We completed a pre-marital counseling course called, “Saving Your Marriage Before It Starts”, which helped us to better understand each other. We highly recommend it! She handled the majority of the wedding planning. I merely requested to wear my mess uniform (which I purchased for that purpose later), and promised to show up on time, in the right clothes, reasonably sober. We settled on a Wedding expense budget of $1,500, with the exception of the honeymoon, which I would arrange for secretly. I even canceled my order for a BMW M3 that I had placed, losing my $2k down payment. I told everyone that I had given up my dream car for my dream woman.

We kept it under budget, and after 3 days meeting friends and family and finalizing details, we were married in her mother’s church. Our first kiss was when the preacher gave us permission – so we took two! It was truly wonderful to do things in a fashion that God and everyone else could approve of.

Our honeymoon was a surprise, as I simply would take Mrs. Hammer by the hand to the airport, through connections, to the rental car, and driving, until we arrived in “The Land of Love”, Caesar’s in the Poconos. Details will not be given, but it cost twice the price of the wedding, and was worth it.

Now, over three years later, here we stand, bonded together in Christ and each other, stronger today than we were the day we were married. As cliché as it sounds, I do love her more every day, and never fail to be impressed with her faith, beauty, grace and love for others.

Would I be doing well if I had never met Mrs. Hammer? Sure. What makes it so awesome is this: I’m better for knowing her and being her husband.

Monday, November 14, 2005

Emergency Brake

I have turned off the comments to my last post on heresy in the Catholic church. I looked back at the progression of the conversation and saw that I was diagnosing symptoms as the problem, thus creating myriad points of discussion that not only would not be effective, but cast an air of "anti-Catholicism" to my position, which was never what I sought.

I allowed myself to become upset after reading the Council of Trent and Vatican I. You can see the tone change in my post from the beginning to the end. Emotional arguments are not a hallmark of my style, but I trod there despite that.

The heresy of the Catholic church is its position that the ecclesiatical leadership of the church is final and infallible in its decisions, even if they are contradictory to scripture and the tradition of the Ante-Nicene fathers. That is honestly the only position that is heretical, simply because it is the impetus for all of the other points of contention - purgatory, baptismal regeneration, prayer to saints, indulgences, penance, etc., all of which must rely upon the infallibility and final authority of ecclesiastical support. It trumps any debate about the issue at hand, and makes debate impossible. I doubt anyone that reads this blog would defend that position, so I suppose we can't debate the infallibility of the church here.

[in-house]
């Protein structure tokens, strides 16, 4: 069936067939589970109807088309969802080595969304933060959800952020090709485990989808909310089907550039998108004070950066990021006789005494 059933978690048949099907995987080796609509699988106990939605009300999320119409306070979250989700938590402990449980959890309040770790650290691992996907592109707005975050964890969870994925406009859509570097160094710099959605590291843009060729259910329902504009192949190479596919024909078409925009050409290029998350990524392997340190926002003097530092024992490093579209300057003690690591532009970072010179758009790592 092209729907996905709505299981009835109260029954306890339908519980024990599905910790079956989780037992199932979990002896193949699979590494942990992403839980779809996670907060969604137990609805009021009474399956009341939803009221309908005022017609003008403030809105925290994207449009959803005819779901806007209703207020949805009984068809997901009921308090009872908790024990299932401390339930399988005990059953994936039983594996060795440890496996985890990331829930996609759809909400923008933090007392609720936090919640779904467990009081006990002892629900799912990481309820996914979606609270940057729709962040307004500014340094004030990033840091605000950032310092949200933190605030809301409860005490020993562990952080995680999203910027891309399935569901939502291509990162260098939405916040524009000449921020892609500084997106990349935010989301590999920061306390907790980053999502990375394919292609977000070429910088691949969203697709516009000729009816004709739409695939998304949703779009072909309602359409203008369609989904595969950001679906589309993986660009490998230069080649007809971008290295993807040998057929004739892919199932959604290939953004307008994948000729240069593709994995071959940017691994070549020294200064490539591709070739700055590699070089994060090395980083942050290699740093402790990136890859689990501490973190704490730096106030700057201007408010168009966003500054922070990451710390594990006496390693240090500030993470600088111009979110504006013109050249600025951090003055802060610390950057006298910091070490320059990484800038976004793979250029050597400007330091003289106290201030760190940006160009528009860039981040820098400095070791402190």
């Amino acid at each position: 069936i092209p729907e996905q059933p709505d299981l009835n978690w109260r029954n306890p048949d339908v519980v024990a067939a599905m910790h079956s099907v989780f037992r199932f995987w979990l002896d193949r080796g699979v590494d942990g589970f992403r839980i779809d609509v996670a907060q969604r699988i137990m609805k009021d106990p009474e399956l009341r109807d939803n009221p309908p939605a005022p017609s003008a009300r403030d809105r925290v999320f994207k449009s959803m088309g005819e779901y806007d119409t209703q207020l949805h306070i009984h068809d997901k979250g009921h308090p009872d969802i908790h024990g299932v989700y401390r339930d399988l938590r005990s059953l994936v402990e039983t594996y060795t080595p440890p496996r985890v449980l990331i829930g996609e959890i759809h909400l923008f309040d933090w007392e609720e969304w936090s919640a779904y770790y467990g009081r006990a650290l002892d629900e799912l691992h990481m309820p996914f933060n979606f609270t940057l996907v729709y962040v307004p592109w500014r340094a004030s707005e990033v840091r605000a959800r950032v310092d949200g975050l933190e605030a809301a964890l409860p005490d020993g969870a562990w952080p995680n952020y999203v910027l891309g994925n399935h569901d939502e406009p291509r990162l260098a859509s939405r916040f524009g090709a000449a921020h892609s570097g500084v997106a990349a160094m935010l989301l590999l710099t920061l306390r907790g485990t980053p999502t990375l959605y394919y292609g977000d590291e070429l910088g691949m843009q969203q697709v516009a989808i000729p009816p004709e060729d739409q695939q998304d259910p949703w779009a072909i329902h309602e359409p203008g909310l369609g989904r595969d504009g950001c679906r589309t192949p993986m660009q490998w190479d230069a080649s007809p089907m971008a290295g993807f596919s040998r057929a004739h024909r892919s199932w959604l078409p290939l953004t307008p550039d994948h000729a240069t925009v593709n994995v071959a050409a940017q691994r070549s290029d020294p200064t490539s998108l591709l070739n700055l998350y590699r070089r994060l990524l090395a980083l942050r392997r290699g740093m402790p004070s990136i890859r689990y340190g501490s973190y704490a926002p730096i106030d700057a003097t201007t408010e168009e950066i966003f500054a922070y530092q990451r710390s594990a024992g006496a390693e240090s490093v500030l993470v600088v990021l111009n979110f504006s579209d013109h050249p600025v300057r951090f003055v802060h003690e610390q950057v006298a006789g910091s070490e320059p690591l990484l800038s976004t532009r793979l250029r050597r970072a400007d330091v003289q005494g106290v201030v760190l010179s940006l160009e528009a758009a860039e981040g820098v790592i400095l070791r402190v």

Team Hammer is not anti-Catholic. After all, how could we stand against the source of the greatest football program on God's green earth? We get a free pass anyway, as family members of Catholics - well, a free pass to purgatory, at least.

Wednesday, November 09, 2005

"Disaffected Youths"

If you haven't read Mark Steyn's column, Wake Up, Europe, You've a War On Your Hands, you are missing out.

By the way, it isn't "disaffected youths" rioting. It is organized Muslim thugs. That wouldn't fly in Pike County, KY. There would be five dead thugs from gunfire the first night, and it would have ended there. Thank God for the 2nd Amendment!

Christian Carnival #95

Is up over at Eternal Revolution

It is large, in charge, and has quite a diverse selection.

If nothing else, check out "I Deserve to Be Happy", "Jesus on a Wardrobe", "Success", and "Amateur Apologetics".

Tuesday, November 08, 2005

The Catholic Church and Heresy

I actually had no desire to write this post. However, the subject came up, and I said I would – thus I must. It will be lengthy.

I grew up catholic, a parishioner at The Church of the Blessed Sacrament. I voluntarily left the Church at the age of 21, after my salvation through the grace of God. I left not because I thought the Catholic Church was evil or some nonsense, but simply because the truth that had set me free was never truly visible in my time in the Church. My view was, and remains, that so many things have been added to the good news of the kingdom of God that the good news is largely obscured.

On the other hand, I cringe when I see fundamentalist types call the Catholic Church the anti-Christ. I also can’t go along with Dr. Albert Mohler when he calls it a ‘false church’. It is impossible to separate my emotions from my logic on the subject, so I don’t’ bother trying.